Even though most of the world has turned its back on the death penalty, some countries continue to impose capital punishment for acts like having consensual sexual relations outside marriage, opposing the government, offending religion and even drinking alcohol.
This is despite international law barring states from handing out death sentences for any of these crimes.
Here’s a list of some “crimes” that, in some parts of the world, can get you killed.
Iran’s Sakineh Mohammadi-Ashtiani was sentenced to death by stoning for adultery (Photo Credit: Etienne Laurent/AFP/Getty Images).
1. Consensual Sexual Relations Outside Marriage
In Sudan, two women, Intisar Sharif Abdallah and Layla Ibrahim Issa Jumul, were sentenced to death by stoning on charges of “adultery while married” in separate cases in May and July 2012. In both cases, the women were sentenced after unfair trials involving forced “confessions.” The sentences were subsequently overturned on appeal, and both women were released.
In Iran at least 10 individuals, mainly women, remain on death row having been sentenced to stoning for the crime of “adultery while married.”
The state of Delaware is known as the “Small Wonder”, but it has a surprisingly large death row. With 17 men (10 of them African American) facing execution, Delaware’s death row is more than twice as big as Virginia’s, and more than 3 times the size of Maryland’s. And Delaware has the third highest per capita execution rate of any state in the U.S. (behind Oklahoma and Texas).
But now, a bill making its way through the state legislature may mean than no one else will be sent to Delaware’s death row. A death penalty repeal bill has already cleared the Delaware Senate, and will be taken up by the House on April 24.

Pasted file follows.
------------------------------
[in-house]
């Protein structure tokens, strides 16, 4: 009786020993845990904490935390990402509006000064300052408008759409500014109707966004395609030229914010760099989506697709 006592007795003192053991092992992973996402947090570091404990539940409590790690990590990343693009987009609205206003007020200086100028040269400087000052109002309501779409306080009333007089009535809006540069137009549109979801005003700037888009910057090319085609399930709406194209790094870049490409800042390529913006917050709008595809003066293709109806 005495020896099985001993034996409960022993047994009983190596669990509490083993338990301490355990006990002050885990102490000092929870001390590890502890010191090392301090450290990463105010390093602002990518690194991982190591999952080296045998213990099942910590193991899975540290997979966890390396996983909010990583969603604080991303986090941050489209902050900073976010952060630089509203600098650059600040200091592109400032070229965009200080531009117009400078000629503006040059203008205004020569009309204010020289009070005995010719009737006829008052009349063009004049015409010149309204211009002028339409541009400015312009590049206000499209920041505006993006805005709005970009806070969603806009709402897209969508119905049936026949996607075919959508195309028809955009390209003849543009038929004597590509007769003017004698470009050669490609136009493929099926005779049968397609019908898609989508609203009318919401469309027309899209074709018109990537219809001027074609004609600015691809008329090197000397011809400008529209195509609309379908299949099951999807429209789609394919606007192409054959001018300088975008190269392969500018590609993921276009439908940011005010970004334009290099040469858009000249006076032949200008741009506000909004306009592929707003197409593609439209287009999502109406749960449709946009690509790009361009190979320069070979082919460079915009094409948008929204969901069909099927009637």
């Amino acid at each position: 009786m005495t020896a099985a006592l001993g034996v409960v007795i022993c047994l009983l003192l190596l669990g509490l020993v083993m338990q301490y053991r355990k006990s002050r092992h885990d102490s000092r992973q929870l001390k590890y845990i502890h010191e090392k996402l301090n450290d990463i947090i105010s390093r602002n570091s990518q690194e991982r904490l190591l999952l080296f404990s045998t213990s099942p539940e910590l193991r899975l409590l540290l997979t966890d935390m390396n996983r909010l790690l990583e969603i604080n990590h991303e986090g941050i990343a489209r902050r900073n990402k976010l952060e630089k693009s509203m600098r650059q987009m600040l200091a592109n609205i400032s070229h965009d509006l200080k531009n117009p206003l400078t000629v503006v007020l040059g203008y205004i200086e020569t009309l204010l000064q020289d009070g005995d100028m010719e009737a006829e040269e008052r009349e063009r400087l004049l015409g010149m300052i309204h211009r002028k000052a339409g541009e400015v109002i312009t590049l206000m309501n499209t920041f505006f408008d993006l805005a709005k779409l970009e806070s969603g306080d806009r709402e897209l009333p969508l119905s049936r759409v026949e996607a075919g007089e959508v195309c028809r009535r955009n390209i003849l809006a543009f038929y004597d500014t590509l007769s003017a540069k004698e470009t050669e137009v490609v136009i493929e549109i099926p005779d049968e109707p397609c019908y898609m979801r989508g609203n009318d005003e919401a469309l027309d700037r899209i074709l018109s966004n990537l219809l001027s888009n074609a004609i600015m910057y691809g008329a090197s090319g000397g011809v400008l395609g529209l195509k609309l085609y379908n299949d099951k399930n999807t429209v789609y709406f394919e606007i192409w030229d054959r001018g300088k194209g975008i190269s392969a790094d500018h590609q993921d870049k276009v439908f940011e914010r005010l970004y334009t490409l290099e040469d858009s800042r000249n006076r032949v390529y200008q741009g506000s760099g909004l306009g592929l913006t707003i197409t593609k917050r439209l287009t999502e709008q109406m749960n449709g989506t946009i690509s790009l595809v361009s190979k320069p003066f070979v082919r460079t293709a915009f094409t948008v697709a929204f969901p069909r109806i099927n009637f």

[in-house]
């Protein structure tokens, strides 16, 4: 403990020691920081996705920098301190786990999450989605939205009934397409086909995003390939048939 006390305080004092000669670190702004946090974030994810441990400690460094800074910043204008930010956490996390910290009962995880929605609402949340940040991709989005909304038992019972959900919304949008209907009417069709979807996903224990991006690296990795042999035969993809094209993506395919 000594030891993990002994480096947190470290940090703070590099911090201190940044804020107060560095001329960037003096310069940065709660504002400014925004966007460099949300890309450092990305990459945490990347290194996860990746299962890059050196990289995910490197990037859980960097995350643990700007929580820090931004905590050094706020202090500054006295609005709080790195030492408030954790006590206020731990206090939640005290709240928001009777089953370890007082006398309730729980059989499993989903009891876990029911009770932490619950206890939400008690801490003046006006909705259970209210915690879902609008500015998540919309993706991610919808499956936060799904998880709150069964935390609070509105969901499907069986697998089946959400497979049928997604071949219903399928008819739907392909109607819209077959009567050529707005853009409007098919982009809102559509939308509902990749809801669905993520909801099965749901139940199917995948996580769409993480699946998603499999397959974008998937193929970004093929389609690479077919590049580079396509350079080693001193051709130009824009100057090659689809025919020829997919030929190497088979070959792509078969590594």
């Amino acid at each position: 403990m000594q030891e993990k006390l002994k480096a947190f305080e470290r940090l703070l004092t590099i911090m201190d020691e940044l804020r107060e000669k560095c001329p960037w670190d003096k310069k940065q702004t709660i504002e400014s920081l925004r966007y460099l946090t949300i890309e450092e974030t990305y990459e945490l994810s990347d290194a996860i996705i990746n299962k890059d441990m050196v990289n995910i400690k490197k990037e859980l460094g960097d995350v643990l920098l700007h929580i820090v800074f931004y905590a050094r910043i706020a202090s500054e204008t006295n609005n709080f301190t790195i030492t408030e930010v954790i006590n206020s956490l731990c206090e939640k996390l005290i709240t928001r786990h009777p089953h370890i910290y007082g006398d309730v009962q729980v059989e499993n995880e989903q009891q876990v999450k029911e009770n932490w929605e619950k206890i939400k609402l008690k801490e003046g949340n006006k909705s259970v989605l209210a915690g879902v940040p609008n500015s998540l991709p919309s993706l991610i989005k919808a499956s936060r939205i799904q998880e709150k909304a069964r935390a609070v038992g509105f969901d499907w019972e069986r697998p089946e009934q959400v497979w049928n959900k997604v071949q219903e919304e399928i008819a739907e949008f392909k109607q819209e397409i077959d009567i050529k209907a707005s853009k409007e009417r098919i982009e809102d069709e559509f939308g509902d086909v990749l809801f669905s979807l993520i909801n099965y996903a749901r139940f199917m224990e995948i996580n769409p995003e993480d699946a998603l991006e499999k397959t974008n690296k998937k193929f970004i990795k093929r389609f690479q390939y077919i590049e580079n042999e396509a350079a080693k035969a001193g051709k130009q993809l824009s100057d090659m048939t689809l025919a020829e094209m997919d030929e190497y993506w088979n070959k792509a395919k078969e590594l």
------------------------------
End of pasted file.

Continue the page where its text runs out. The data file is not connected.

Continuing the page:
By Samir Goswami, Director of Amnesty International USA’s Individuals & Communities at Risk Campaign
Last week, we issued an Urgent Action to the disturbing news that Saudi Arabian national Abdullah al-Qahtani was at imminent risk of execution.
Abdullah was convicted of robbery and murder under Iraq’s Anti-Terrorism Law. While in custody, he was viciously beaten, burned and asphyxiated into “confessing” to being a member of al-Qaida. Four of Abdullah’s six co-defendants were executed last week and for a time, it seemed as though Abdullah was next.
But then, an amazing thing happened. We emailed a petition out to our Amnesty members and within 24 hours, received over 30,000 signatures.
Abdullah is still alive and pressure from activists like you likely helped spare his life. Today, Abdullah’s petition has over 40,000 signatures. But make no mistake – his execution is imminent. Abdullah’s attorney urges continued vigilance:
Amnesty International has issued its report on the results of the 2012 Letter Writing Marathon, and the Central America CoGroup would like to thank everyone who helped make it a success! 500,000 people across 77 countries took almost 2 million actions on 12 cases. Three of the cases featured groups and individuals in Guatemala and Honduras.
Back in January, I wrote a blog entry asking you to write letters to Guatemalan authorities urging them to protect Rosa Franco, a mother who has faced numerous death threats during her 11-year struggle for justice in the murder of her daughter, Maria Isabel. In response to all of the letters she received from activists around the world, Guatemalan Vice President Roxana Baldetti made a public commitment to support the investigation of this case. She also pledged to take further action on the broader issue of the widespread violence against women in her nation.